I’m going to be a contributor to a new ecological economics blog. The idea of the blog is to present some alternative views to more conventional environmental economics blogs (notably the Environmental Economics Blog) which, I should say, themselves do a good job presenting alternative views to conventional economic blogs and free market blogs (such as the Commons Blog).
Ecological economics differs from environmental economics in its emphasis on the economic system operating within an ecological system and the need for multi-disciplinary approaches to the issues that this throws up. Environmental economics, on the other hand, is really a branch of conventional neoclassical economics and tends to take as a given the assumptions inherent in neoclassical economics – including seeing the environment as a source of goods and services, rather than a system within which the economy operates. There’s a lot of common ground between environmental and ecological economics but the different approaches come to a head when you examine macroeconomic issues such as physical limits to economic growth. Environmental economics tends to assume that economic growth can and should continue indefinitely. Ecological economics suggests that economic growth has finite limits because eventually you reach limits to natural capital that human capital can’t necessarily substitute for.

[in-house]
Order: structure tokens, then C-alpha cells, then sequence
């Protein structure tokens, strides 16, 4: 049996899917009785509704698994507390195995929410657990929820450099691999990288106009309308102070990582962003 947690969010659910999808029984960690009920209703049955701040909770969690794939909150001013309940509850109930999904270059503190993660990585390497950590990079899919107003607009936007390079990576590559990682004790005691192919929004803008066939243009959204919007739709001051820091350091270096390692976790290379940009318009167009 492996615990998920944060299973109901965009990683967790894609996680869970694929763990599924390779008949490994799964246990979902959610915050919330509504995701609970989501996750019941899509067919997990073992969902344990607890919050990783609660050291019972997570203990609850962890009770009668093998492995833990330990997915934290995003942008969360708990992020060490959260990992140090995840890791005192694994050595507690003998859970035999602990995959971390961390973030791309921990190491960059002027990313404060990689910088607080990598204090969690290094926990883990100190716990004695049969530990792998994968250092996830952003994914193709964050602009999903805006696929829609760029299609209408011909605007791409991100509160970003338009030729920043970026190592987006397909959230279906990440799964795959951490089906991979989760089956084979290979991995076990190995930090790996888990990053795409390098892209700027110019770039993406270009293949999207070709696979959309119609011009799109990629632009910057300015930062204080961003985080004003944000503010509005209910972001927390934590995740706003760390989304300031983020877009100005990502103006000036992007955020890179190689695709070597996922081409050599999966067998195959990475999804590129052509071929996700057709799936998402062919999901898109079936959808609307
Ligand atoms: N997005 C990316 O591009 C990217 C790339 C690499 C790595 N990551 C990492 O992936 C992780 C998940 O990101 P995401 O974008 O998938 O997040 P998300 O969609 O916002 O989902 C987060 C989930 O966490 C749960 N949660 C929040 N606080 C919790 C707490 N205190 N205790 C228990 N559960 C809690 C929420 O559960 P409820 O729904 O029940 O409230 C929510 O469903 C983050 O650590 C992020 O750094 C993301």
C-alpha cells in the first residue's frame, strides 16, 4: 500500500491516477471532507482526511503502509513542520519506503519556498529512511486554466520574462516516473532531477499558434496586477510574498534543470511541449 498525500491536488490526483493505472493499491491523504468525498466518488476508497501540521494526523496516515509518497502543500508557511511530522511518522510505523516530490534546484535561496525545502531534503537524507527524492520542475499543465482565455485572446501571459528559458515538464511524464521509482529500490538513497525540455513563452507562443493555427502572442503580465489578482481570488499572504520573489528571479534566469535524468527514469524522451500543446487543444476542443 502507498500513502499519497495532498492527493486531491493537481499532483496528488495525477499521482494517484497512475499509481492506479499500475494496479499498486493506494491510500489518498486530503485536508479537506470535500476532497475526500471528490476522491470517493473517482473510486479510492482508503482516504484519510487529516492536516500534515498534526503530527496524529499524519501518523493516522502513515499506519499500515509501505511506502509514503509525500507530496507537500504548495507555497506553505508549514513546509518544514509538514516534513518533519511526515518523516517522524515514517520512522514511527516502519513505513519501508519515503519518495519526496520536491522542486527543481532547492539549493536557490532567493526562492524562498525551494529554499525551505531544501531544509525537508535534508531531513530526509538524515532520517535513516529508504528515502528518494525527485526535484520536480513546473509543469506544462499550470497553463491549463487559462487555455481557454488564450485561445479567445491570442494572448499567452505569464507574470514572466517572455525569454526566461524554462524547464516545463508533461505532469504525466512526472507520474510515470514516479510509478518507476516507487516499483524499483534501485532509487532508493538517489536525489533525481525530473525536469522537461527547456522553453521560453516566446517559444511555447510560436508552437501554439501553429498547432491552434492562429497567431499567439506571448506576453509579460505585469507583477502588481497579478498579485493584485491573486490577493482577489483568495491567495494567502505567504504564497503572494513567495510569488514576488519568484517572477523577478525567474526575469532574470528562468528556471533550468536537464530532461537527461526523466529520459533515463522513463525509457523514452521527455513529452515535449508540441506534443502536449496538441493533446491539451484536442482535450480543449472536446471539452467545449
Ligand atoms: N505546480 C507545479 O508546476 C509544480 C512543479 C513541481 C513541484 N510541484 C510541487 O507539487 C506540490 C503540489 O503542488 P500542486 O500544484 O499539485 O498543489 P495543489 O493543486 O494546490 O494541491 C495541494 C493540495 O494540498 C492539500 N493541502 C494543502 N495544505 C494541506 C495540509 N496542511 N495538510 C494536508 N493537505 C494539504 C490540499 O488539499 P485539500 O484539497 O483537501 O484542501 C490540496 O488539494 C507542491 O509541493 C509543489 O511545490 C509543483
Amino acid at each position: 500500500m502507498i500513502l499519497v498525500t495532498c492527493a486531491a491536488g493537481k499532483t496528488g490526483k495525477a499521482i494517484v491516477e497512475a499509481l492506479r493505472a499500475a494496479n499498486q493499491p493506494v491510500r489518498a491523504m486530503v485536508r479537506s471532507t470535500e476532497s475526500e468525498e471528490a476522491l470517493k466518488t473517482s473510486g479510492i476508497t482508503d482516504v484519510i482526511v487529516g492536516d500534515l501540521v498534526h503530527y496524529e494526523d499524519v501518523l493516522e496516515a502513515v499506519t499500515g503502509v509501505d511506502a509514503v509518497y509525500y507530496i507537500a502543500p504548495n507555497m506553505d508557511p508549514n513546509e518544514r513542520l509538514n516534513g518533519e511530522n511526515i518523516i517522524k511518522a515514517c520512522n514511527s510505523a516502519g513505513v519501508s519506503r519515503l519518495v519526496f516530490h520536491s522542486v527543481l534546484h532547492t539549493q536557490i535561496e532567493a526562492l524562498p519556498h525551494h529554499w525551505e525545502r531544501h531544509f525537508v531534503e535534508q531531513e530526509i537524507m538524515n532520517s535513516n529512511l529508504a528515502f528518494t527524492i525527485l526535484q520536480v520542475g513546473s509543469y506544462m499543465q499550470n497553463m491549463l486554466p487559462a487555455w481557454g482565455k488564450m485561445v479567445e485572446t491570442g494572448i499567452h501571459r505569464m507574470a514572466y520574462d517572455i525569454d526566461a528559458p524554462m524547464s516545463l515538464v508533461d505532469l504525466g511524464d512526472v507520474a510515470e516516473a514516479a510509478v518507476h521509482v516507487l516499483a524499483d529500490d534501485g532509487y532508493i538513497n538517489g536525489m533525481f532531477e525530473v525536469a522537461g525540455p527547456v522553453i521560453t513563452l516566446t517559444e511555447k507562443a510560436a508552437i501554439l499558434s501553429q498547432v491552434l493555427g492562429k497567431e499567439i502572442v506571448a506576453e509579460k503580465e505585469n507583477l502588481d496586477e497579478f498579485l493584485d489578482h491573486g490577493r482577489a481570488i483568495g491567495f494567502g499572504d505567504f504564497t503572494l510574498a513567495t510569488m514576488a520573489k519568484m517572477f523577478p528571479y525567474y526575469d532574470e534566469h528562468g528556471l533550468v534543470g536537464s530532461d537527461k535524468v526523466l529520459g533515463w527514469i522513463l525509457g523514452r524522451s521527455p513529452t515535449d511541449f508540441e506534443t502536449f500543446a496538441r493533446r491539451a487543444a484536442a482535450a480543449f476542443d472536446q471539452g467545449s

If you’re interested in this area, check out the International Society of Ecological Economics' online encyclopaedia, which has some interesting articles on these issues.